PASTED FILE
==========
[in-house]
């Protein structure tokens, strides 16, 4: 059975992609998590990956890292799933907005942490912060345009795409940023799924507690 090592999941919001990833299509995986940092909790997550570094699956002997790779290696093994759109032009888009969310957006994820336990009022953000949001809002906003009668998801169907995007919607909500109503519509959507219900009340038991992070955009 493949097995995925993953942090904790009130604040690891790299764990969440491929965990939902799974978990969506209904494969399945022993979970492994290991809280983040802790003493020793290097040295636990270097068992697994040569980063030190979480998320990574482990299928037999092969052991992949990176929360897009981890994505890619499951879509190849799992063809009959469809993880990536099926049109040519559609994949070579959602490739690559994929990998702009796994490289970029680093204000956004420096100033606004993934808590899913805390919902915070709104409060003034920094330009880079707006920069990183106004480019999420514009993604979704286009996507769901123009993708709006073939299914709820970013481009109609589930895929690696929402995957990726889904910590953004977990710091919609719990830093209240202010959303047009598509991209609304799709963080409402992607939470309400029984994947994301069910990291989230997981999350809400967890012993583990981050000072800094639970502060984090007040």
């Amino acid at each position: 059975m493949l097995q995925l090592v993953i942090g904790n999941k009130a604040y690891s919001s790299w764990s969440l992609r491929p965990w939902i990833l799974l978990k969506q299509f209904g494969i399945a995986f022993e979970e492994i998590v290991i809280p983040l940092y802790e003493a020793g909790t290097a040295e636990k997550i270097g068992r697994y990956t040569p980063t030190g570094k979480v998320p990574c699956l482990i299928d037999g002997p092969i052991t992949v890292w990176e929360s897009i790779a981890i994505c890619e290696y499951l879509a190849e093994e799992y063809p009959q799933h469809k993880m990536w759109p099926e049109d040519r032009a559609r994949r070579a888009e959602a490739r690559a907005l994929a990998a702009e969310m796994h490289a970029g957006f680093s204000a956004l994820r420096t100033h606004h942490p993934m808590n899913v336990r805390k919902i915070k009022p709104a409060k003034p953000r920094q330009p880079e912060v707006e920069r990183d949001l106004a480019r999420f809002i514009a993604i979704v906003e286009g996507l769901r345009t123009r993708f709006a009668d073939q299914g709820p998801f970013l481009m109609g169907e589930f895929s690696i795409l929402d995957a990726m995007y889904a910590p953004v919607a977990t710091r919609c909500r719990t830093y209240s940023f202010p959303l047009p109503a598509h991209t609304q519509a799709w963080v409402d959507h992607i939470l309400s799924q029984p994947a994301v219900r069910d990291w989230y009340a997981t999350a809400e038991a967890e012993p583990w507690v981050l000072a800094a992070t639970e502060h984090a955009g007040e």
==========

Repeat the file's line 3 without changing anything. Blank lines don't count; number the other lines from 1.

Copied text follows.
């Amino acid at each position: 059975m493949l097995q995925l090592v993953i942090g904790n999941k009130a604040y690891s919001s790299w764990s969440l992609r491929p965990w939902i990833l799974l978990k969506q299509f209904g494969i399945a995986f022993e979970e492994i998590v290991i809280p983040l940092y802790e003493a020793g909790t290097a040295e636990k997550i270097g068992r697994y990956t040569p980063t030190g570094k979480v998320p990574c699956l482990i299928d037999g002997p092969i052991t992949v890292w990176e929360s897009i790779a981890i994505c890619e290696y499951l879509a190849e093994e799992y063809p009959q799933h469809k993880m990536w759109p099926e049109d040519r032009a559609r994949r070579a888009e959602a490739r690559a907005l994929a990998a702009e969310m796994h490289a970029g957006f680093s204000a956004l994820r420096t100033h606004h942490p993934m808590n899913v336990r805390k919902i915070k009022p709104a409060k003034p953000r920094q330009p880079e912060v707006e920069r990183d949001l106004a480019r999420f809002i514009a993604i979704v906003e286009g996507l769901r345009t123009r993708f709006a009668d073939q299914g709820p998801f970013l481009m109609g169907e589930f895929s690696i795409l929402d995957a990726m995007y889904a910590p953004v919607a977990t710091r919609c909500r719990t830093y209240s940023f202010p959303l047009p109503a598509h991209t609304q519509a799709w963080v409402d959507h992607i939470l309400s799924q029984p994947a994301v219900r069910d990291w989230y009340a997981t999350a809400e038991a967890e012993p583990w507690v981050l000072a800094a992070t639970e502060h984090a955009g007040e």